Donald Trump has long been at odds with our beleaguered leagues of fact-checkers, who regularly award him “Pants on Fire,” “Four Pinocchios” and other colorful rulings on his truthiness.

Yet somehow such definitive, unanimous debunking never seems to faze the Republican presidential front-runner. And I think I’ve discovered why.

It’s because Trump — like Socrates, among other trailblazing truth-seekers throughout history — has developed his own innovative method for fact-checking. Rather than relying on stale, lamestream-media techniques such as gathering evidence, crunching numbers or consulting experts, he takes a different route: He goes online and sees whether random people agree with him.

For example, he’s lately been challenged on his claims of seeing TV footage of “thousands and thousands” of people in Jersey City cheering when the twin towers came down. While fusty fact-checkers at The Post and elsewhere have foolishly tried to find such footage, Trump instead prefers a pioneering, Twitter-based authentication method.

“Why wouldn’t it have taken place? I’ve had hundreds of people call in and tweet in on Twitter, saying they saw it, and I was 100 percent right,” Trump said Sunday on NBC’s “Meet the Press.”

When host Chuck Todd protested that Trump “wouldn’t make a business deal based on retweets,” Trump doubled down: “By the hundreds they’re calling, and they’re tweeting.”

Several days later, appearing on the “Alex Jones Show,” Trump again explained the value of his truth-seeking technique.

“So many people have called in, and on Twitter, @realdonaldtrump, they’re all tweeting, so I know it happened,” Trump said.

Reality may have a well-known liberal bias, but Trump’s Twitter followers do not. Nor do the conspiracy theory Web sites from which Trump also seems to glean much of his information and policy ideas.

To be honest, this worldview — and the corollary that everyone is entitled not only to their own opinions, but also to their own democratically determined facts — never really occurred to me. Sure, I occasionally use Googlefight to check the more commonly used spelling of a word (e.g., “demagogue” beats “demagog”). But I’ve never thought to use hordes of anonymous netizens as a sieve for the truth.

I began to wonder: What’s it like to navigate life as Trump does? What’s it like to learn about human existence via Twitter, Reddit message boards and the Drudge Report?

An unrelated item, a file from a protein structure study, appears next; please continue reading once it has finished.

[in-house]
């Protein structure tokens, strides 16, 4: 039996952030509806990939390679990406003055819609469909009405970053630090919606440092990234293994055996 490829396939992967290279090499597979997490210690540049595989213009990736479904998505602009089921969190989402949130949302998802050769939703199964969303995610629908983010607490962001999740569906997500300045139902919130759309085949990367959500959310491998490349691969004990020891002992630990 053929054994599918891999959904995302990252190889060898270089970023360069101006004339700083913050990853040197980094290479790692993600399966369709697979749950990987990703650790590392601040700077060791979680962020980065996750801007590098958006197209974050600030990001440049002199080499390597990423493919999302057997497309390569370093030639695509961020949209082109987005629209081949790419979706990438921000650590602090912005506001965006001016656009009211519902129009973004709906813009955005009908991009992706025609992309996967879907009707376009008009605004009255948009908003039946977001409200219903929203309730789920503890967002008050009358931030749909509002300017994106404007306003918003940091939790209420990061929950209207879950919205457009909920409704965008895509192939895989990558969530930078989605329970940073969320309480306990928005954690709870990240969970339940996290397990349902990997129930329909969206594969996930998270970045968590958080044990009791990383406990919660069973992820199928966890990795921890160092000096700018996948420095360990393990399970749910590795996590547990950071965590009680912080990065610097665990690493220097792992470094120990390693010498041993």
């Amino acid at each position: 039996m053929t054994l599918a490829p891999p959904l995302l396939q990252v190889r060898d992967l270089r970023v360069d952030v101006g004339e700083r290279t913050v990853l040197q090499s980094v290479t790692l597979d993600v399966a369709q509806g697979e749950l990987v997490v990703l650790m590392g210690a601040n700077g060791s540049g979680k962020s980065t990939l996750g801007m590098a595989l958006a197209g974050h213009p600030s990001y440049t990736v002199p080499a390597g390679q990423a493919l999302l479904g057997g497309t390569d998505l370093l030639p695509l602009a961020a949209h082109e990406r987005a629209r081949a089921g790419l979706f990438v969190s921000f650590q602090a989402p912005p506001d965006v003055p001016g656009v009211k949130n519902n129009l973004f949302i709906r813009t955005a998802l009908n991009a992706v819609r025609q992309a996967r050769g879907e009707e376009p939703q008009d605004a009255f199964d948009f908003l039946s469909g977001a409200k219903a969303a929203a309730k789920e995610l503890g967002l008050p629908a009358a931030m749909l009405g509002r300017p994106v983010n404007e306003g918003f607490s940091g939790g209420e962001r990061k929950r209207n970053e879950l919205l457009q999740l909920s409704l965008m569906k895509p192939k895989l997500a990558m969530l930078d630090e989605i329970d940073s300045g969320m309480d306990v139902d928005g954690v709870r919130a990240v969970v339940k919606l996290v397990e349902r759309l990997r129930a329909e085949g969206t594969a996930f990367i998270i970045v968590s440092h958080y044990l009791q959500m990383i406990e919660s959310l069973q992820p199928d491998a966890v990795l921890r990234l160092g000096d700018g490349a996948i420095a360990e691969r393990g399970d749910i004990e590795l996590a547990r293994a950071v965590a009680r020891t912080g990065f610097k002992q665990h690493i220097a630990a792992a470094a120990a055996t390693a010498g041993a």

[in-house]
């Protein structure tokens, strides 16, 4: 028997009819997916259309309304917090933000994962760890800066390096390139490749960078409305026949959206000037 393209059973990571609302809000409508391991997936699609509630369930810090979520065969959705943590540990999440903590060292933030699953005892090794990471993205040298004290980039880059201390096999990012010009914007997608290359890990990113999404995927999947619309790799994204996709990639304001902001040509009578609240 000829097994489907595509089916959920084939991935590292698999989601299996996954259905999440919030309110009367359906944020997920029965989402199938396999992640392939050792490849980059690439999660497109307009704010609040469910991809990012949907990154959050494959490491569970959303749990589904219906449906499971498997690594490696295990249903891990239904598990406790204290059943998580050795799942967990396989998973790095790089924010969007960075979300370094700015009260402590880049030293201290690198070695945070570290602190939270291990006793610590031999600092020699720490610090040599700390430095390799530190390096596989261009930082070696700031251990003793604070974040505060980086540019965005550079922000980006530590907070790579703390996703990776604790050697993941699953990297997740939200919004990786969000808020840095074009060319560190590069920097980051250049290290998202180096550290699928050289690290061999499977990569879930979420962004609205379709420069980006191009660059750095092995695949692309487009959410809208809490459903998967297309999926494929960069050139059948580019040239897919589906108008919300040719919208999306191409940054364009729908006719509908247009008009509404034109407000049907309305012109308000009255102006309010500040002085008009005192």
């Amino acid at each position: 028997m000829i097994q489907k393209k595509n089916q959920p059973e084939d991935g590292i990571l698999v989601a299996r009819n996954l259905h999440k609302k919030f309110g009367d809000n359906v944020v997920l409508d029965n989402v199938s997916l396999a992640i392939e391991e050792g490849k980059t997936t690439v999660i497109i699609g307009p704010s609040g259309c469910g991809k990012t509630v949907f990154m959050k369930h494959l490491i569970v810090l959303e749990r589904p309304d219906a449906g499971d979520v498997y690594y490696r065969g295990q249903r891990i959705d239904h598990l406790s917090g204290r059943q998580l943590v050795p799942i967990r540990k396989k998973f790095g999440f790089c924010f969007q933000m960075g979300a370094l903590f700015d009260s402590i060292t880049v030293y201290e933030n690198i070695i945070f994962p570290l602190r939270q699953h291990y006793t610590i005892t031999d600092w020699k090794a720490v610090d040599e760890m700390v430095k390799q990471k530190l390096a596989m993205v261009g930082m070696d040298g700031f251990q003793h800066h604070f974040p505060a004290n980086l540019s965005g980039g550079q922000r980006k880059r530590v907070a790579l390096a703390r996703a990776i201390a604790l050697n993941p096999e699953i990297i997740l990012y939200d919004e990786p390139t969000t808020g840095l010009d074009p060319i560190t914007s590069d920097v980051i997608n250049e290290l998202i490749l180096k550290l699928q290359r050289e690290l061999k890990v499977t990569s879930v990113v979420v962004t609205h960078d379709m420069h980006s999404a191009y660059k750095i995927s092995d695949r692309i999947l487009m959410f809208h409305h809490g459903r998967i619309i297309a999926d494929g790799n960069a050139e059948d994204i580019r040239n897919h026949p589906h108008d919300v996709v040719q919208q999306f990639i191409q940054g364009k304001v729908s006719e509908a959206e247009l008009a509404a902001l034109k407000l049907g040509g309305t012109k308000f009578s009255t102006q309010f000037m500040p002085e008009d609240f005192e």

To find out, I compiled a list of things you’d learn were true if you fact-checked them solely by seeing whether strangers on the Internet agreed with you.

My top 10 findings:

1. You are a Nazi. I am a Nazi. Donald Trump and Hillary Clinton are both Nazis. Everyone on the Internet is, eventually, a Nazi, according to other people on the Internet who disagree with them and who themselves become Nazis if any conversation goes on long enough.

2. Your spouse is definitely cheating on you.

3. You have cancer. Several really, really rare forms of cancer. Also lupus, mad cow disease, fibromyalgia, osteoporosis and a urinary tract infection. Or maybe it’s just a common cold? Either way the ailment(s) can be cured by purchasing dietary supplements from a sketchy Web site featuring testimonials from a person currently running for president. Modern medicine is for losers.

4. Some dress somewhere is the exact two colors that you think it is.

5. If only Ron Paul had been president, we would not have had the secret hyperinflation pandemic currently ravaging the nation. Also, gold and bitcoins have been and will continue to be the safest places in which to store your life savings, excluding perhaps your mattress, a Nigerian prince’s bank account or your hollowed-out spare copy of “Atlas Shrugged.”

6. This one weird trick will help you lose belly fat.

7. You should be ashamed of yourself. You are a terrible parent, and also a terrible pet owner and friend, and un-American, and probably not even human. Why would you do whatever you just admitted to doing, you jerk?

8. Leonardo DiCaprio got raped by a bear or something?

9. Obama is a secret Muslim. Also maybe Thomas Jefferson was a secret Muslim. As with Nazism, pretty much everyone you dislike is a secret Muslim. Unless they already admit to being a Muslim, in which case they’re probably also a secret Mexican who wants to steal your job.

10. If you don’t forward this column to at least 10 people, you will have bad luck for the rest of your life.

Sheesh, it really is a scary world out there. I don’t envy you, Mr. Trump.